“Campo de exterminio” is generally regarded as sitting somewhere between thrash metal & death metal however I’d argue that this is a legitimate death metal release with Holocausto’s sound being an amalgamation of Sarcofago, early Sepultura & the first couple of Sodom releases. Despite what you may read, there’s not many references to black metal included although the slower sections were almost certainly inspired by Hellhammer & there’s a noticeable hardcore punk streak to a lot of the more brutal tracks included. I think there’s really only one track where I find Holocausto working from a predominantly thrash metal palate (see “Vietna”) with the rest of the tracklisting sporting blast beats, death grunts & frantic tremolo-picked solos. The grim death metal atmosphere is definitely there & that’s the main source of appeal for an old school death metal fanatic like myself. In fact, it makes me really try hard to like this record even when the obstacles are blaringly obvious. Armando’s vocal delivery is a definite positive though & I really enjoy what was a particularly brutal performance for the time with the obvious reference point being the early efforts of Sepultura’s Max Cavalera. Armando’s holocaust-related lyrical themes are not exactly your standard grisly gore-ridden death metal fodder however they’re delivered in Portuguese so I don’t understand them &, given the subject matter, perhaps it’s better that way anyway.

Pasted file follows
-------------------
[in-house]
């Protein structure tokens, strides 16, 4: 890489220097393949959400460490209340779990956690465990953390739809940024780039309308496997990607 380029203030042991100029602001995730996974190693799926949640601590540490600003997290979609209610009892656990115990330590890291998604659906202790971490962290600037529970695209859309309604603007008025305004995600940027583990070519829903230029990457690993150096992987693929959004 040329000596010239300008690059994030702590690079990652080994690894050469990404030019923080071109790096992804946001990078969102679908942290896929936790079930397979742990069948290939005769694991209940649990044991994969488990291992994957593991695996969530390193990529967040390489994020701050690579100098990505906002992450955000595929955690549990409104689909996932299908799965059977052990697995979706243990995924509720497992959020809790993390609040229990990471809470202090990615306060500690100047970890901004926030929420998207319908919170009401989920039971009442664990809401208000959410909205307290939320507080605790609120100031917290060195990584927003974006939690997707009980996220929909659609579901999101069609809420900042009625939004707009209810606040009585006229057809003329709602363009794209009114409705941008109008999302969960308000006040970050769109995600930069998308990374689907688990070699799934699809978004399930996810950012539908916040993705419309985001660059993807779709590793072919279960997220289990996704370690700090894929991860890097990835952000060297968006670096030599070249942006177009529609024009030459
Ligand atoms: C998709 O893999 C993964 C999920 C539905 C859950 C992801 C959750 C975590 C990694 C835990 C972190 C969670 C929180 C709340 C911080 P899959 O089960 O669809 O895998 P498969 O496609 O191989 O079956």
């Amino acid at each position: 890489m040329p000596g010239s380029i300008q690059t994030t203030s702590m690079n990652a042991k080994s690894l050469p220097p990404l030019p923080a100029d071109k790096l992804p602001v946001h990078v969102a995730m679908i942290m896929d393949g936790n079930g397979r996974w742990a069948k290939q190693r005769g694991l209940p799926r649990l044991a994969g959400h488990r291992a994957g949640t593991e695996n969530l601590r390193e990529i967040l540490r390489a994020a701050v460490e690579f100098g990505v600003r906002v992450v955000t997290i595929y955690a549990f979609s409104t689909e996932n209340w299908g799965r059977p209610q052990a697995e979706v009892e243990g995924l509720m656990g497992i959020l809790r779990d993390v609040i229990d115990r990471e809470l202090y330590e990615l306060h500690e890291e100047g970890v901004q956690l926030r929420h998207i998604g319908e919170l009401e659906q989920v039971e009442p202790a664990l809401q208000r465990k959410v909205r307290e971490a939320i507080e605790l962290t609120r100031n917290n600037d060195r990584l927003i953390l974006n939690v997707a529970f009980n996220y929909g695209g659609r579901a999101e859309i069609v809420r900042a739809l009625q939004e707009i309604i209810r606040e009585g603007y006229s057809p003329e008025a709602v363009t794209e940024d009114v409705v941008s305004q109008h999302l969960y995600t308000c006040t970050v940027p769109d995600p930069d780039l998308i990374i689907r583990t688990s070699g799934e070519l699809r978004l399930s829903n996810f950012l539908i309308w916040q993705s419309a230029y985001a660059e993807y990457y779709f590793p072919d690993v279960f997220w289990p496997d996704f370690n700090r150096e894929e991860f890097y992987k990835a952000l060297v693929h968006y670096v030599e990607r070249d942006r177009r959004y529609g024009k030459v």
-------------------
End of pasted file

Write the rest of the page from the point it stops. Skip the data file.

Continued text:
To be honest, I can’t help but be a little disappointed that I haven’t been able to get myself over the line with “Campo de exterminio”. Given my background, I would have thought I was as likely as anyone to be able to get into this ultra-raw & super-primitive South American stuff but the lack of structure & cohesion in the riffs has proven to be too great an obstacle for me so I only end up enjoying about half of the tracklisting. Still… I’d take this record over the Exterminator, Vulcano & Chakal’s releases from the same period so it isn’t the worst example of Brazilian extreme metal I’ve ever heard but my lack of enthusiasm for it has meant that I’ve never considered checking out Holocausto’s other albums & that’s unlikely to change any time soon. 

For fans of: Sarcofago, Vulcano & the first couple of Sepultura releases.